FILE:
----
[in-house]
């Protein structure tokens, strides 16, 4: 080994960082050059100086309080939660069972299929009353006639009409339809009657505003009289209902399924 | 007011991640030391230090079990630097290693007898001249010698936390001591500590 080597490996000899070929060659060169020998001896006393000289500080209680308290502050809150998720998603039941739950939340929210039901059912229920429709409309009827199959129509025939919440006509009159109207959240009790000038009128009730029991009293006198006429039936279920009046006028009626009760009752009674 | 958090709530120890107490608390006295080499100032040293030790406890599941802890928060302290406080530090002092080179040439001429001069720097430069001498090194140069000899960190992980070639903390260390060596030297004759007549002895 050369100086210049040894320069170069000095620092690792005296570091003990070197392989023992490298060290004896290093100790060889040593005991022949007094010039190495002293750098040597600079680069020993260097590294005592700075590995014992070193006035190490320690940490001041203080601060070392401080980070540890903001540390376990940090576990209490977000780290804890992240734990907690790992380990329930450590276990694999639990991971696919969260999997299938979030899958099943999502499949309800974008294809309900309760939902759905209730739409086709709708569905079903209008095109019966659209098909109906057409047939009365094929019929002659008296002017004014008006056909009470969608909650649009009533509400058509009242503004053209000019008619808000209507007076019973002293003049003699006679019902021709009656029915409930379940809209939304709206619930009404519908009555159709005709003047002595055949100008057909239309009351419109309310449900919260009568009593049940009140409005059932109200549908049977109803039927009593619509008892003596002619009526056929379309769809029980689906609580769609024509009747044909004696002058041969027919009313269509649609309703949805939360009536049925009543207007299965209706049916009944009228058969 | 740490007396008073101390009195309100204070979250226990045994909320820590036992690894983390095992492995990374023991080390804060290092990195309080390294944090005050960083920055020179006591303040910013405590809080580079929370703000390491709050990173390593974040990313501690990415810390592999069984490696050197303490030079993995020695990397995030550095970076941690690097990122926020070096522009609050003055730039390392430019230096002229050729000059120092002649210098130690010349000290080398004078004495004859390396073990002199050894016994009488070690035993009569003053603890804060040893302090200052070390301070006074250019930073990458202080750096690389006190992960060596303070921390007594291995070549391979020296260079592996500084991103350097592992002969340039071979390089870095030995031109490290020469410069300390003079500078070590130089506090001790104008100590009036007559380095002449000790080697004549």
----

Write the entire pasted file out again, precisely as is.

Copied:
[in-house]
């Protein structure tokens, strides 16, 4: 080994960082050059100086309080939660069972299929009353006639009409339809009657505003009289209902399924 | 007011991640030391230090079990630097290693007898001249010698936390001591500590 080597490996000899070929060659060169020998001896006393000289500080209680308290502050809150998720998603039941739950939340929210039901059912229920429709409309009827199959129509025939919440006509009159109207959240009790000038009128009730029991009293006198006429039936279920009046006028009626009760009752009674 | 958090709530120890107490608390006295080499100032040293030790406890599941802890928060302290406080530090002092080179040439001429001069720097430069001498090194140069000899960190992980070639903390260390060596030297004759007549002895 050369100086210049040894320069170069000095620092690792005296570091003990070197392989023992490298060290004896290093100790060889040593005991022949007094010039190495002293750098040597600079680069020993260097590294005592700075590995014992070193006035190490320690940490001041203080601060070392401080980070540890903001540390376990940090576990209490977000780290804890992240734990907690790992380990329930450590276990694999639990991971696919969260999997299938979030899958099943999502499949309800974008294809309900309760939902759905209730739409086709709708569905079903209008095109019966659209098909109906057409047939009365094929019929002659008296002017004014008006056909009470969608909650649009009533509400058509009242503004053209000019008619808000209507007076019973002293003049003699006679019902021709009656029915409930379940809209939304709206619930009404519908009555159709005709003047002595055949100008057909239309009351419109309310449900919260009568009593049940009140409005059932109200549908049977109803039927009593619509008892003596002619009526056929379309769809029980689906609580769609024509009747044909004696002058041969027919009313269509649609309703949805939360009536049925009543207007299965209706049916009944009228058969 | 740490007396008073101390009195309100204070979250226990045994909320820590036992690894983390095992492995990374023991080390804060290092990195309080390294944090005050960083920055020179006591303040910013405590809080580079929370703000390491709050990173390593974040990313501690990415810390592999069984490696050197303490030079993995020695990397995030550095970076941690690097990122926020070096522009609050003055730039390392430019230096002229050729000059120092002649210098130690010349000290080398004078004495004859390396073990002199050894016994009488070690035993009569003053603890804060040893302090200052070390301070006074250019930073990458202080750096690389006190992960060596303070921390007594291995070549391979020296260079592996500084991103350097592992002969340039071979390089870095030995031109490290020469410069300390003079500078070590130089506090001790104008100590009036007559380095002449000790080697004549």